Analysis: “Extraterritorial jurisdiction in Ukraine v. Russia (re Crimea) ” by Andrés Delgado
Last week, the Grand Chamber of the European Court of Human Rights (ECtHR) delivered a Decision declaring the inter-state case Ukraine v. Russia (re Crimea) (application no. 20958/14) partly admissible. Though the Decision will be followed by a judgment, the examination of the ECtHR jurisdiction contained therein is worth commenting upon.
This case is one of three pending inter-State cases between Ukraine and Russia, and one of 23 inter-State cases ever brought to the ECtHR in all its history. There also are more than 7,000 individual applications concerning events in Crimea, Eastern Ukraine and the Sea of Azov involving the Russian Federation. The case concerns Ukraine’s allegations of a pattern of violations of the European Convention on Human Rights (ECHR) by the Russian Federation in Crimea. The Ukrainian Government argued that Russia since 27 February 2014 had exercised effective control over the Autonomous Republic of Crimea and the City of Sevastopol, integral parts of Ukraine and thus should be held liable for those human rights violations.
In its admissibility decision, the ECtHR is noteworthy mainly for two issues: (a) the question of sovereignty over Crimea; and (b) the extraterritorial scope of the ECtHR jurisdiction.
(a) The legal status of Crimea
The issues present in the case between Ukraine and Russia have to be placed in the overall context of the annexation of Crimea by Russia in 2014 and the legality of such actions. In this type of cases where the alleged violations of the ECHR are committed in a territory where, to put it diplomatically, sovereignty is contested, there is a risk that the action might not only try to advance the reparation of human rights violated but also a sovereignty claim for the Court to recognise.
The Court is very much aware of that fact and is quite clear when establishing that the Court ‘is not called upon to decide in the abstract on the “legality” of the Russian Federation’s purported “invasion” and “occupation” of Crimea other than by reference to the rules contained in the Convention. Nor are the applicant Government seeking a ruling from the Court on the legality per se under international law of the “annexation of Crimea” and, accordingly, of its consequent legal status thereafter …. Accordingly, they are outside the scope of the case and will not be directly considered by the Court’. (paragraph 244).
At first sight the Court’s approach to the issue of territories where sovereignty is disputed (like Crimea) are characterised in theory by judicial self-restraint and avoidance techniques. Yet in practice, it is very difficult for the ECtHR, once seized, to completely detach itself from the problematic context within which the case arises. The approach the ECtHR takes in relation to its jurisdiction in this type of cases necessarily has an impact on the underlying political conflict. Turkey’s refusal to comply with the ECtHR Loizidou judgment shows how even when trying not to adjudicate on issues concerning illegal occupation of a territory, the Court is still making a certain choice on that issue whether it wants to or not. It will be interesting to see if on the merits the judgment finds that Russia violated the ECHR, whether Russia would comply with it and whether it will be seen as a way to further reinforce its position in Crimea.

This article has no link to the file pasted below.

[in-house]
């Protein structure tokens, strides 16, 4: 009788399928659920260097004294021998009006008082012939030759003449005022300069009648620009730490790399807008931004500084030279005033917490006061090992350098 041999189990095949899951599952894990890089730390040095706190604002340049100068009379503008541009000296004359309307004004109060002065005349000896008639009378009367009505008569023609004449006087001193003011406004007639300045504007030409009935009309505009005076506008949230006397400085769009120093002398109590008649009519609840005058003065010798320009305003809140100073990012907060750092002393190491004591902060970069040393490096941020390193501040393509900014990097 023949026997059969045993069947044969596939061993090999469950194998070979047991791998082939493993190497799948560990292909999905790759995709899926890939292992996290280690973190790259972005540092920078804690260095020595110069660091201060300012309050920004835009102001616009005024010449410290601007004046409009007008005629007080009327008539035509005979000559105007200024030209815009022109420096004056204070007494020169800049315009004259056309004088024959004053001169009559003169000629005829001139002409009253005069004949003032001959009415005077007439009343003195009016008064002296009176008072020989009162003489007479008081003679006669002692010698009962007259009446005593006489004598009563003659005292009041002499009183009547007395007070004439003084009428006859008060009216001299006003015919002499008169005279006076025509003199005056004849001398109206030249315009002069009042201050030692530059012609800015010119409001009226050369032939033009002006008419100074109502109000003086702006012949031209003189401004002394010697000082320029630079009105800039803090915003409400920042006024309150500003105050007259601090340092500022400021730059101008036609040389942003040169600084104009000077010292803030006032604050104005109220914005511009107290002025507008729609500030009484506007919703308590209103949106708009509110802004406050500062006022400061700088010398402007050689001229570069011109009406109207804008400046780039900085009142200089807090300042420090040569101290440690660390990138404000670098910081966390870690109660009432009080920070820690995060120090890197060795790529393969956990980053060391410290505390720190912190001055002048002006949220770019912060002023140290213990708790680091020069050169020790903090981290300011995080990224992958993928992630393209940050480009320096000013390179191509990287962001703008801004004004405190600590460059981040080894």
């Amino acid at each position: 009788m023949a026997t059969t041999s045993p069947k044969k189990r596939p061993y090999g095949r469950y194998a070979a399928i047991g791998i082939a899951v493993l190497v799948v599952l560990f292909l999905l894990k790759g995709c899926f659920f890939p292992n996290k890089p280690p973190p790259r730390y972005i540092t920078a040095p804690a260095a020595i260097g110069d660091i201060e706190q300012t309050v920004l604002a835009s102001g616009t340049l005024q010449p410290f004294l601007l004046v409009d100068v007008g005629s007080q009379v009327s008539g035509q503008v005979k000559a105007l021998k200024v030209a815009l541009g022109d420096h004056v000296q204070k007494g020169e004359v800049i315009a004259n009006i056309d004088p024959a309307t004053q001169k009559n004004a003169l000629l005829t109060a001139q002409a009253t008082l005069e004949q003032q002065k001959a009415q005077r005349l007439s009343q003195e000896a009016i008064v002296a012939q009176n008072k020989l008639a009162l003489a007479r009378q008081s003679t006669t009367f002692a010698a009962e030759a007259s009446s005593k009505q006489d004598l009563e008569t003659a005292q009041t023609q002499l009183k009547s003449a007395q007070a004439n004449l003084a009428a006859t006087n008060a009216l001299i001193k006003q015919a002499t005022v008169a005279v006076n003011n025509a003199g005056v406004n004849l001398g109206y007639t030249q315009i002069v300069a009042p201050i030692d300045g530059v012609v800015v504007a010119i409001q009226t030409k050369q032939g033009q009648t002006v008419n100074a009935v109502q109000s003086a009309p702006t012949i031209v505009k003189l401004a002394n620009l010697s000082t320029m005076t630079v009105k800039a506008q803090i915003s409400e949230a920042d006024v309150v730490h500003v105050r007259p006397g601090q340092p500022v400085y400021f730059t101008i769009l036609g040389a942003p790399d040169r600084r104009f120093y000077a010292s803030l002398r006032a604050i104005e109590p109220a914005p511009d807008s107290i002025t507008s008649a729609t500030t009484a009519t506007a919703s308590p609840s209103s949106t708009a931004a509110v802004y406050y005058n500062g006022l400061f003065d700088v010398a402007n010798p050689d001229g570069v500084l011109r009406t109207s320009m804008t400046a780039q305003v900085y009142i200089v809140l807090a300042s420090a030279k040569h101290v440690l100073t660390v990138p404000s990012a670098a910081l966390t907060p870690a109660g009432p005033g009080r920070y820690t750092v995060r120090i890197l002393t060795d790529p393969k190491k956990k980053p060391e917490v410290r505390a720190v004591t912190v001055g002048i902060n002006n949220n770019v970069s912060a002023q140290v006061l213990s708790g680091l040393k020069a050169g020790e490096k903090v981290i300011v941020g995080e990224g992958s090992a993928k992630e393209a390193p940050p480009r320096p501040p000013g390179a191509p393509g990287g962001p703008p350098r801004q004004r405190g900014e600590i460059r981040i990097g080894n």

(b) The extraterritorial jurisdiction of the ECtHR
In cases like the one at stake, the ECtHR’s interpretation of Article 1 ECHR concerning its jurisdiction focuses on who exercised overall effective control over the territory when the violations took place tries to strike that balance by focusing on a factual issue. Since it would serve little to no purpose to hold a State responsible for human rights violations over a territory it does not control, the ECtHR considers that it is better to focus on who is de facto controlling that territory. In the case at hand, the ECtHR found that Russia exercised effective control over Crimea from 27 February 2014 (taking into account, in particular, the size and strength of Russian military presence in Crimea from January to March 2014), and therefore that the ECtHR had competence to examine the application.
It is necessary to point out that though the concept of extraterritorial jurisdiction of the ECtHR has been developed over the year so as to include actions committed by contracting parties in places like Kenya (Öcalan v. Turkey), Iraq (Al‑Saadoon and Mufdhi v. the United Kingdom) or even international waters (Medvedyev and Others v. France), the extraterritorial jurisdiction continues to be the exception and thus should be interpreted restrictively. Thus, the factual and evidential assessment of the Russian military presence in Crimea becomes of paramount importance for the Court’s assessment of effective control.
In conclusion, the ECtHR with this decision continues to refine the scope of its extraterritorial jurisdiction by further elaborating on the overall effective control test with the examination of the size and strength of the occupying army as a way to establish its jurisdiction. Given the number of cases where this is an issue right now, with at least another case on the extraterritorial application of the ECHR being decided this month, it will be interesting to see whether the Court has reached the limits to the overall effective control.
Andrés Delgado Casteleiro is the Faculty Secretary at the Universidad Autónoma de Chile’s Law Faculty where he teaches Public International Law. His publications include “The International Responsibility of the European Union: From Competence to Normative Control” (Cambridge University Press, 2016).